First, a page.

I have done many things and learned a lot along the way. I feel that what is happening now is a twist of all my skills and experiences coming together in a place that is useful, healing, and important,t. It makes me emotional, like I’m almost in tears watching the scene because I know thas’s-thing about my deathbed this done day. To see how other people get on with that, I always say it’s a channel or a catalyst for whatever you are. Its energy transfers into whatever and whoever you are. It empowers you because it contains many elements; people can find it differently. It’s not just by surfing, but it’s about that thing. With that thing, that puts the battery in your back. It’s about connecting with nature and people.

Brick, center, co-founded the Ebony Beach Club with his good friend, Gage Crismond. “I feel like what’s happening now is the most unexpected twist of all my skills and experiences coming together in a place that’s helpful, healing, and important,” Brick says.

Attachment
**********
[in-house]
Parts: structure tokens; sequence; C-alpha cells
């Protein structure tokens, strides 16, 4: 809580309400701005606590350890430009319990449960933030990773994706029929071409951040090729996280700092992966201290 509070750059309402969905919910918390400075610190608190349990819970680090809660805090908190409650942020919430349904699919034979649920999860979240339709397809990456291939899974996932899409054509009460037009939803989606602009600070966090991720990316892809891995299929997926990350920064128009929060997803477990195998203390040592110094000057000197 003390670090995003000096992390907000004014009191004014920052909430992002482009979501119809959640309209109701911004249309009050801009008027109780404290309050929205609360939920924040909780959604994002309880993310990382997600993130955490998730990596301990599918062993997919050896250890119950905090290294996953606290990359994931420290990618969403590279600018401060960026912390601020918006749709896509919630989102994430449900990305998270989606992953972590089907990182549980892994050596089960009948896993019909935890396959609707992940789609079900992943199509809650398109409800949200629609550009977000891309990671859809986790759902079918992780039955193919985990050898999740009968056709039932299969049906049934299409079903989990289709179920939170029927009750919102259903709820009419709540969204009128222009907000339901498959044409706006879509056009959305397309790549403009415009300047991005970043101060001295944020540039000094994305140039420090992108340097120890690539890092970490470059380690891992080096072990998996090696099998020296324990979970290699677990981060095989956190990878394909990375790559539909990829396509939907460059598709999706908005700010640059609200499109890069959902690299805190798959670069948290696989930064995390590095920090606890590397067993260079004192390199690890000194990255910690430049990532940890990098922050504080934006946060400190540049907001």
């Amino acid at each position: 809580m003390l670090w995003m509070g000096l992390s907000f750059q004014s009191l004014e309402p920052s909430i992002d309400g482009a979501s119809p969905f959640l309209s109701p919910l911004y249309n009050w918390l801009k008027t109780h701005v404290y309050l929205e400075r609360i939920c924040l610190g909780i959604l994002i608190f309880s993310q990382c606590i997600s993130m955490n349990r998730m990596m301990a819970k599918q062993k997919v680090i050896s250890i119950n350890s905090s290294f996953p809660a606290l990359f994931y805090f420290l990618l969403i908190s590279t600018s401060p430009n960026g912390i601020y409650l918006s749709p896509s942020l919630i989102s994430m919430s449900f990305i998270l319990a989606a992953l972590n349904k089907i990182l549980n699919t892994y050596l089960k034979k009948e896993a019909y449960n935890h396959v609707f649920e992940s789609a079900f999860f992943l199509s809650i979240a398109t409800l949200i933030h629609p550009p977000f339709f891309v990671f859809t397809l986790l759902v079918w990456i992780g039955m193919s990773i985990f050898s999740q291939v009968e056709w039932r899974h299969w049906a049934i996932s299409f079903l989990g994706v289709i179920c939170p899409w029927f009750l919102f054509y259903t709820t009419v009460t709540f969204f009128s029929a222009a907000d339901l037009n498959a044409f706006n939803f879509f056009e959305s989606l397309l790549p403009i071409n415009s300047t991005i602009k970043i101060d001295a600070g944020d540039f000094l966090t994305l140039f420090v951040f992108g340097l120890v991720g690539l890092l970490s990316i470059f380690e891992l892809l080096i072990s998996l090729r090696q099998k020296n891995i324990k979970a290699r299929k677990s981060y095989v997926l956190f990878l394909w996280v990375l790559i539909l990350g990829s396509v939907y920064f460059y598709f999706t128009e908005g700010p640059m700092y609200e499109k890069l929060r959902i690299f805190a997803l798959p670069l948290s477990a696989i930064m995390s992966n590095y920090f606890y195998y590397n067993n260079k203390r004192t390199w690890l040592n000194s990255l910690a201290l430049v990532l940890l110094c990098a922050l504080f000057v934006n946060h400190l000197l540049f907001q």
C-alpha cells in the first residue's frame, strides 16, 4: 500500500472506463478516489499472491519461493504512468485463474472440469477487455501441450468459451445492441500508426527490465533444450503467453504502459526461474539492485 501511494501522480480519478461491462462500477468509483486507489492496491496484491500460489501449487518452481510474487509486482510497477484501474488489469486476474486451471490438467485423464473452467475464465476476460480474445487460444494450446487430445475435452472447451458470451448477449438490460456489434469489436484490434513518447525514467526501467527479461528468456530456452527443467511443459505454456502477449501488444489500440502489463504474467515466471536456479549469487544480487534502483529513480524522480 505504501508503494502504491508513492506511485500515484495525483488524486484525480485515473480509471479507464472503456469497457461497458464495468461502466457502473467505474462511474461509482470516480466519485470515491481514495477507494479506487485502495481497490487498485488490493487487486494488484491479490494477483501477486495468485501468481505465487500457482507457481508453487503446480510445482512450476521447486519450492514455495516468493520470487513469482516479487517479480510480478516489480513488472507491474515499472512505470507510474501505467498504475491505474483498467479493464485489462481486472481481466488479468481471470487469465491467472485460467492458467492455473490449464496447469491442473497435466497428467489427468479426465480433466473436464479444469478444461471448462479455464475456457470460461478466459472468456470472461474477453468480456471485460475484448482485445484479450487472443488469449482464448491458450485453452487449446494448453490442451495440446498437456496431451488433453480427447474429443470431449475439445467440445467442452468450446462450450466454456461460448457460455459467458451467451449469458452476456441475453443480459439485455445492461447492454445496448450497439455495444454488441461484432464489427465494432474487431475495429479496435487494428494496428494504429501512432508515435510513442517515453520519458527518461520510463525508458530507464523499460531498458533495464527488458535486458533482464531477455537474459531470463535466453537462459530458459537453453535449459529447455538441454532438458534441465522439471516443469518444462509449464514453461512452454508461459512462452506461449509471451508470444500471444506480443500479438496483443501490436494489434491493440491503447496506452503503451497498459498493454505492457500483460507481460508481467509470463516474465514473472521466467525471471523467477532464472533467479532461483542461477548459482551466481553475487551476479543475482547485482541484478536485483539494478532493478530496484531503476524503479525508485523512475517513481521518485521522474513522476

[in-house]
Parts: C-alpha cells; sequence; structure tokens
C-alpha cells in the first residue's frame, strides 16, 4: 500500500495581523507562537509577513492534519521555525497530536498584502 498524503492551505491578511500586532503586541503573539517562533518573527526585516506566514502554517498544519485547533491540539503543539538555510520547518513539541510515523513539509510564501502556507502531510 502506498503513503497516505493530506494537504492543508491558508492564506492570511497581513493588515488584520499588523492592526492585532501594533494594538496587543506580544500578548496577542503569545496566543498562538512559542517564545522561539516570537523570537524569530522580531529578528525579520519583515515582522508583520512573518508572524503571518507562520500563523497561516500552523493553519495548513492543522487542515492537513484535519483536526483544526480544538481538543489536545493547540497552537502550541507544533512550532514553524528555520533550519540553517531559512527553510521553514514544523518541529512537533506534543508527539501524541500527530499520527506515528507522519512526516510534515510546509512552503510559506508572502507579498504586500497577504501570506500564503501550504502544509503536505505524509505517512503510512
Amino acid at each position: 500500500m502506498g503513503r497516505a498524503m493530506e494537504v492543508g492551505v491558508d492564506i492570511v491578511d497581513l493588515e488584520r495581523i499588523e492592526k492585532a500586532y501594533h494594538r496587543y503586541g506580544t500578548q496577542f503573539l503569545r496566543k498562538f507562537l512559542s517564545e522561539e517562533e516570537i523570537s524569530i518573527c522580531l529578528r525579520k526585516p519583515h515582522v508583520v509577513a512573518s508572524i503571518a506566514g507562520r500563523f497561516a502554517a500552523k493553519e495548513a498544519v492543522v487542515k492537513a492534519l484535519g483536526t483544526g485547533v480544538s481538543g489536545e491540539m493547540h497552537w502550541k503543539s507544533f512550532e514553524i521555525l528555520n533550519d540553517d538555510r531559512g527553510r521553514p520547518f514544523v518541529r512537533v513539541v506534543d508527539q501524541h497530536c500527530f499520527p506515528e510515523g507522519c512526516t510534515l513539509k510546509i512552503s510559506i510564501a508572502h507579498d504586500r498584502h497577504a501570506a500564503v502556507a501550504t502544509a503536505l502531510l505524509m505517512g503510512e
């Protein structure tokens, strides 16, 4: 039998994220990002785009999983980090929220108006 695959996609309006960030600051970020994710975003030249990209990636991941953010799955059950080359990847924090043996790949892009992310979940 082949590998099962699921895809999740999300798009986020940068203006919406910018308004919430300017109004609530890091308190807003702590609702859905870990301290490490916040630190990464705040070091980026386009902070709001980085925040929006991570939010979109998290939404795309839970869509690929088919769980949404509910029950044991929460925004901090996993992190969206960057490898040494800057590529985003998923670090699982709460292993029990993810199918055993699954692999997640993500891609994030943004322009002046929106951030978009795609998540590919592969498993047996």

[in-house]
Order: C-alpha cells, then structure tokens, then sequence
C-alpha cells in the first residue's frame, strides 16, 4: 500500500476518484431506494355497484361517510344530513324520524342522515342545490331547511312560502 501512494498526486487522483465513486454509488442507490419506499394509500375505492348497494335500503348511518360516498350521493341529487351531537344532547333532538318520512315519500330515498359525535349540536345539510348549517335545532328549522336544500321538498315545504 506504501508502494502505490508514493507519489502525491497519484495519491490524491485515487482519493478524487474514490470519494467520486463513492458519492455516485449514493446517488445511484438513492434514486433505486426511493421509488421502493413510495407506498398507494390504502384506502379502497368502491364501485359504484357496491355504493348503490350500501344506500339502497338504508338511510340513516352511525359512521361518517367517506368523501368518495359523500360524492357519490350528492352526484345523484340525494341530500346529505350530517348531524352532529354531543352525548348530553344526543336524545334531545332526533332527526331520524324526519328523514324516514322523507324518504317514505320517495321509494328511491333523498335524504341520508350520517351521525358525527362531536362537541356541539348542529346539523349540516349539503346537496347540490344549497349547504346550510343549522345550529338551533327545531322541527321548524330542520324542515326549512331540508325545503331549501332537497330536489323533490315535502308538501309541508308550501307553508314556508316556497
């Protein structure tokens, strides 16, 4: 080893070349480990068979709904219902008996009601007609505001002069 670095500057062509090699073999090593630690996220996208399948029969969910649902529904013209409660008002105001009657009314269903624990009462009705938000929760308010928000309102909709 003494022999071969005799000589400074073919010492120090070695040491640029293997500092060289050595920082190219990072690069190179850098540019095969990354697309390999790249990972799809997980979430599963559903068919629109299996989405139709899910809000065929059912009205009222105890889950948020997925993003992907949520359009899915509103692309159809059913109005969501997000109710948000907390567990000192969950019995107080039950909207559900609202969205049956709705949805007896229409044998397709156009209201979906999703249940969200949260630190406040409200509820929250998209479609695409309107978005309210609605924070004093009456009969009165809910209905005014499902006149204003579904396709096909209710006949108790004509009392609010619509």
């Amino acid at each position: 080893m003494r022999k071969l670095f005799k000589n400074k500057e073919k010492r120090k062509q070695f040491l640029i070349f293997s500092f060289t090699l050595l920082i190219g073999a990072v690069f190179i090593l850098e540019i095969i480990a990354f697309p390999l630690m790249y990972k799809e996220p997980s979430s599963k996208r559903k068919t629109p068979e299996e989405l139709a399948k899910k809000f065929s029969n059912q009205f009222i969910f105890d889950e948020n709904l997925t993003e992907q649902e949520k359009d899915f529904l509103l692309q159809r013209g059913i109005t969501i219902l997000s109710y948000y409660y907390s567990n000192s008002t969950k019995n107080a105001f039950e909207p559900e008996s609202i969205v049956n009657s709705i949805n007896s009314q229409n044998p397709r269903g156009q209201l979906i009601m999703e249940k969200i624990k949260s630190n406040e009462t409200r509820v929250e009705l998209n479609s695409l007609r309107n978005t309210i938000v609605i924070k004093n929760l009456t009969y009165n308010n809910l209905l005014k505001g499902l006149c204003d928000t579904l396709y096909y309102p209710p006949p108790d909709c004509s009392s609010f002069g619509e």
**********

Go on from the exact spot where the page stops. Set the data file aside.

(Gage Crismond and Brennen Daniels)

When surfing, I don’t have time to think about things. When you dive under the waves, and a bigger one comes up, and you paddle out and then see another guy, and you try not to get in his way but still get the wave…you think of nothing else the whole time. Even when I sit there in silence – I wait, have patience, and look to the horizon to see if something comes in. So it’s hard to say, “Oh, s— did I send that PDF file?” It’s even hard to think about that, and there’s nothing I can do about it; even if I come to a certain realization, I’m just allowed to be present and completely exempt from the world.

I do what I see other people doing with this party – [surfing, finding community] – is what opened the channel to all these changes in my life and this sense of I’m finding my true purpose. It is the convergence of all worlds in the best possible way. It is bliss when there are people. Unlike other parties I’ve thrown, I got so many personal blows afterward. Like, “That was like the church today.”